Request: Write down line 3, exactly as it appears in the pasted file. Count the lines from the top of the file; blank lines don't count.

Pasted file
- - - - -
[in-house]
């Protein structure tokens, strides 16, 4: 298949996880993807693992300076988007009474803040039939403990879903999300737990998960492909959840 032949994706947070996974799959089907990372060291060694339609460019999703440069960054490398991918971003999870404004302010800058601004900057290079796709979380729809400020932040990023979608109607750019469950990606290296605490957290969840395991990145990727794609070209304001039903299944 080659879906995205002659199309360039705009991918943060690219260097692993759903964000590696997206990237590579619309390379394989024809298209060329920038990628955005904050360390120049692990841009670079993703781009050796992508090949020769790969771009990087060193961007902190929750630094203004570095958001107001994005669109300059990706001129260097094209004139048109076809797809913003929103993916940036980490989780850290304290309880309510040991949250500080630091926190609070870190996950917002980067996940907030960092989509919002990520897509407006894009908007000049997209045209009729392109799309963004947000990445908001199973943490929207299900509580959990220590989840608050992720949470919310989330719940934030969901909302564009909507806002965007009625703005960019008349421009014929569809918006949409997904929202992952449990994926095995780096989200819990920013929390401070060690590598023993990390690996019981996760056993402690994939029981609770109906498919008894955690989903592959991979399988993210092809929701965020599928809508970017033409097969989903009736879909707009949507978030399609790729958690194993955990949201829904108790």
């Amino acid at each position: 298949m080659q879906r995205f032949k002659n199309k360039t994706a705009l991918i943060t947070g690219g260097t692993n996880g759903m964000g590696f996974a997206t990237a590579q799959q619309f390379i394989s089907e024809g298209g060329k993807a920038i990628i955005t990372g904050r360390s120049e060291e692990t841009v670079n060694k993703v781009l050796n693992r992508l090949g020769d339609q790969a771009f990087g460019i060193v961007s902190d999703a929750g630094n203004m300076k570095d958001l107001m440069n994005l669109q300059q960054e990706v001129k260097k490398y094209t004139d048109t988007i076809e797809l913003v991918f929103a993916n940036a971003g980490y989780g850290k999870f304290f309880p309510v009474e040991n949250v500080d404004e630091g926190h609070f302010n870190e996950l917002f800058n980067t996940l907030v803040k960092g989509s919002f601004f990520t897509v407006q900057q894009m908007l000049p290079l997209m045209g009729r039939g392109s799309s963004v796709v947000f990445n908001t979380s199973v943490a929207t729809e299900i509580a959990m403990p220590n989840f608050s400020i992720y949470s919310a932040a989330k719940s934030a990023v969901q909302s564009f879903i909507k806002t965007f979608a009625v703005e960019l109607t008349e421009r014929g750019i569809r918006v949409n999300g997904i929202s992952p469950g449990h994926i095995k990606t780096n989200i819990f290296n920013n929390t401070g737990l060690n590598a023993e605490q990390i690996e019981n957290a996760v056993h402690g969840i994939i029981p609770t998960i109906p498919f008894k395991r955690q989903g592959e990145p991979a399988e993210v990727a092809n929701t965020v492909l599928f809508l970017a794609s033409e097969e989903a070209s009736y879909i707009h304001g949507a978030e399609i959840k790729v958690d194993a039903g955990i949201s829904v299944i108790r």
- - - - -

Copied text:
């Amino acid at each position: 298949m080659q879906r995205f032949k002659n199309k360039t994706a705009l991918i943060t947070g690219g260097t692993n996880g759903m964000g590696f996974a997206t990237a590579q799959q619309f390379i394989s089907e024809g298209g060329k993807a920038i990628i955005t990372g904050r360390s120049e060291e692990t841009v670079n060694k993703v781009l050796n693992r992508l090949g020769d339609q790969a771009f990087g460019i060193v961007s902190d999703a929750g630094n203004m300076k570095d958001l107001m440069n994005l669109q300059q960054e990706v001129k260097k490398y094209t004139d048109t988007i076809e797809l913003v991918f929103a993916n940036a971003g980490y989780g850290k999870f304290f309880p309510v009474e040991n949250v500080d404004e630091g926190h609070f302010n870190e996950l917002f800058n980067t996940l907030v803040k960092g989509s919002f601004f990520t897509v407006q900057q894009m908007l000049p290079l997209m045209g009729r039939g392109s799309s963004v796709v947000f990445n908001t979380s199973v943490a929207t729809e299900i509580a959990m403990p220590n989840f608050s400020i992720y949470s919310a932040a989330k719940s934030a990023v969901q909302s564009f879903i909507k806002t965007f979608a009625v703005e960019l109607t008349e421009r014929g750019i569809r918006v949409n999300g997904i929202s992952p469950g449990h994926i095995k990606t780096n989200i819990f290296n920013n929390t401070g737990l060690n590598a023993e605490q990390i690996e019981n957290a996760v056993h402690g969840i994939i029981p609770t998960i109906p498919f008894k395991r955690q989903g592959e990145p991979a399988e993210v990727a092809n929701t965020v492909l599928f809508l970017a794609s033409e097969e989903a070209s009736y879909i707009h304001g949507a978030e399609i959840k790729v958690d194993a039903g955990i949201s829904v299944i108790r």